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    Oxo Good Grips Small Wooden Spoon

    everyone needs these, many of them.

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    Mauviel Cuprinox Style 8-inch Round Frying Pan

    Scarily, I can say I have enough copper. Not many people can utter those words.

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    Le Creuset Enameled Cast-Iron 5-1/2-Quart Round French Oven, Red
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    The same thing could be said for Le Creuset, but still. Great for braising and soup making.

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    The Essential New York Times Cookbook: Classic Recipes for a New Century
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    Nordic Ware Bakers Half Sheet, 13 X 18 X 1
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    What did I do before I started using this half sheet? Cry.

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Entries in cookies (3)


Awaken and make Nooneh Berenji -Rice cookies for No Ruz 



Some of the mother's famous cookies. I will get to them all soon. Patience people.

The Equinox happens tonight; officially it is the start of the Persian New Year, but a tad too late in Seattle  for anything but a few phone calls and kisses around the family. Tomorrow night, I will be going to my parents for a dinner replete with all the traditional foods – the kuku sabzi, the sabzi polo and the smoked white fish with herbs (mahi bah sabzi). Yes, it’s all about herbs and green, a meal that Kermit the frog would love.  However, this is just the start,  the holiday continues with open houses galore – “Aid Deedany”, where you go visit your relatives, the older ones first out of respect, and then you move on to see your friends far and wide. In Iran, it is a two week process, here we try and do it in a few weekends.  Most of the visits are after dinner – usually tea, fruit, ajil and an array of cookies.  My parents are hard to pin down during these few weeks; they are out and about doing the rounds. Good for them. Spring is a great time to start emerging from the Seattle Slumber.  The Slumber is the time between November 5th and March 20th, when most of Seattle goes into seclusion to only come out for special occasions – winter beer releases, Husky basketball games or to piss me off in line at the airport.  Now is the time for all good people of Seattlandia to get out of your house and attempt to become one with your friends and neighbors, use this as a great excuse.  I miss you all, really.

My mom makes a nice array of cookies for the holiday (pictured above).  Persians are not big on chocolate, nor cheesecake or any strange concoction that we are likely to call dessert at the big table.  They are big into orange blossom, rose water, honey, cardamom, almonds and walnuts along with delicate fruit flavorings.  Some of their inspiration comes from the French with pate au choux and mille feuilles, but mostly are just plain Persian.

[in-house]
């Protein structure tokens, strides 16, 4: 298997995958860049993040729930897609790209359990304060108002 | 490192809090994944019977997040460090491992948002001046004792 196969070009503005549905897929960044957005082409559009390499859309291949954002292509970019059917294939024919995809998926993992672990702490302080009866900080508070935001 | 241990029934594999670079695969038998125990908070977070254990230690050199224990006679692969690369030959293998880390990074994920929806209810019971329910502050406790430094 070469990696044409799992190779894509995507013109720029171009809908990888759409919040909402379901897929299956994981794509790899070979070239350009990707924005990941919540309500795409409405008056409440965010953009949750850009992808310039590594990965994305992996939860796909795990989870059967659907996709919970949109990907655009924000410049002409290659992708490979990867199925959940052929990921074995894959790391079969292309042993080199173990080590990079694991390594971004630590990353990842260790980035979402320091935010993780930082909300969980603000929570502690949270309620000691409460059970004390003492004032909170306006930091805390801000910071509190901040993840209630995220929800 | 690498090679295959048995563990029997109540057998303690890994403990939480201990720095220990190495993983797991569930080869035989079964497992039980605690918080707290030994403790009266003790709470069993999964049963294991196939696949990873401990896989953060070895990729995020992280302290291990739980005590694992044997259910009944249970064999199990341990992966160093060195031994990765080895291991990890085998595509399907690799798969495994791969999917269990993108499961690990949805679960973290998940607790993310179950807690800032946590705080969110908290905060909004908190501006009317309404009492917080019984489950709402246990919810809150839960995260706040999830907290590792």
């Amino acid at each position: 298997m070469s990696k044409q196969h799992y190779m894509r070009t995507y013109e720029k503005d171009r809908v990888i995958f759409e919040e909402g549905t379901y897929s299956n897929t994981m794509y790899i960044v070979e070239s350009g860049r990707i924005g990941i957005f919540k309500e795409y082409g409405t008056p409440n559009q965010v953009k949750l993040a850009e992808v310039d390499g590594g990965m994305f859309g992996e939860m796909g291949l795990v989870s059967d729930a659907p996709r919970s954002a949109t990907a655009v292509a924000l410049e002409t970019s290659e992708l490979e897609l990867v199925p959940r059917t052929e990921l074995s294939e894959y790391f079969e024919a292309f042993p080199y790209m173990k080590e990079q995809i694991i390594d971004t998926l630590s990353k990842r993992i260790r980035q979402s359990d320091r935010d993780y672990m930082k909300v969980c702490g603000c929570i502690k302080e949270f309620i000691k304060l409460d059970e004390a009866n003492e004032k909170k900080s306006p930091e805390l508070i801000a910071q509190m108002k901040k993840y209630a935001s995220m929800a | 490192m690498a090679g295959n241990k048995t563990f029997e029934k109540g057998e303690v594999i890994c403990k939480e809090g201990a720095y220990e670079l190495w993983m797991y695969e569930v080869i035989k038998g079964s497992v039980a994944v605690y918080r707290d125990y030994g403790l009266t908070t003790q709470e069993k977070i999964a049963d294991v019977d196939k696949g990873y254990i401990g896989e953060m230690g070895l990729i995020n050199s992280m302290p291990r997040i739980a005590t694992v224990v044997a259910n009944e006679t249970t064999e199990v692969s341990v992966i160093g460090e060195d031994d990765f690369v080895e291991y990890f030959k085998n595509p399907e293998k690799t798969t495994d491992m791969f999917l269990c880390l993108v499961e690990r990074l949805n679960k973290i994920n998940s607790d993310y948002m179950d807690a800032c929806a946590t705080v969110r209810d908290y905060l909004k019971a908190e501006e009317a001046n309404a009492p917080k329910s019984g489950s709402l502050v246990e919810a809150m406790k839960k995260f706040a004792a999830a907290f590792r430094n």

Cookies getting ready to hit the oven.

One of my favorites is “nooneh berenji” or rice flour cookies. These are amazingly delicate and powerful little cookies that melt in your mouth. You would have no idea that they are rice flour, they have a nice subtle rose water flavor with a little cardamom added for punch.  They do not travel well, but they are worth picking up at a Persian grocery store when you can find them. If you don’t have one around, try making them. A plus is that they are gluten free. Since I am not a fan of making things with ingredients that are not easily found within a reasonable roaming radius of home, these are pretty swell. It does require learning how to clarify butter, which is something I had never done before, but a New Year means learning new things, doesn’t it?


Fancy cookie press made my Mr. S.

Nooneh Berenji – Rice Cookies topped with poppy seeds
Makes 5 dozen

This recipe requires two things – one is learning how to clarify butter and the other is to have a wooden cookie stamp. If you don’t have one on hand, I would just roll cookies into a ball, make a tiny indentation and then press the poppy seeds into the indentation. My mom has a little collection of the cookie stamps, they are made from wood, a husband of a friend of hers likes to make them.  You can find glass and pottery ones at Amazon, Williams-Sonoma and some specialty cookware shops around your neck of the woods The trick is not to press down too hard, you want the cookies about ¼” thick after stamping.


1 ½ cups (3 sticks, ¾ lb.) unsalted butter
3 egg yolks
1 – 1 ¼ cup white rice flour (portion them as one cup with a ¼ cup measure in reserve)
1 cup confectioner’s (powdered sugar)
1/3 cup rosewater
½ t cardamom

1/4 cup blue poppy seeds

Melt butter over medium heat, let cool. Skim the foam from the top of the melted butter and then either carefully pour to avoid transferring the solids at the bottom to a clean container or sieve the rest of the melted butter through cheesecloth lined strainer.  If you are still unsure, please refer to David Lebovitz’s awesome tutorial on the subject.

Prep a baking sheet with parchment paper or Silpat. Preheat oven to 325 F.

By hand or in a mixer, combine butter with egg yolks added one at a time. Really you are not creaming because the butter is not really in a solid form, but you do want them well combined.  Next add rose water to butter and egg mixture. Mix until combined. In a separate bowl, mix dry ingredients together, starting with one cup of rice flour and the confectioner’s sugar and cardamom.  Add dry ingredients to wet ingredients and mix at a low speed until combined. If the dough seems sticky or wet, add additional rice flour by the tablespoonful until a little more manageable and easily handled without overworking the dough.  Remove dough from bowl and start making 3/4” ball from dough and test cookie press to make an imprint. If the imprint works without cracking the dough, then the dough is the perfect consistency. If there is too much flour, add a tablespoon of water, and if it is too sticky, add a little bit of rice flour.  

Once you are happy with the consistency you can start making cookies.  If you are at a good stopping point, wrap the dough up in saran wrap or a zip lock bag and place in fridge for up to two days.  Let come to room temperature before starting to make the cookies.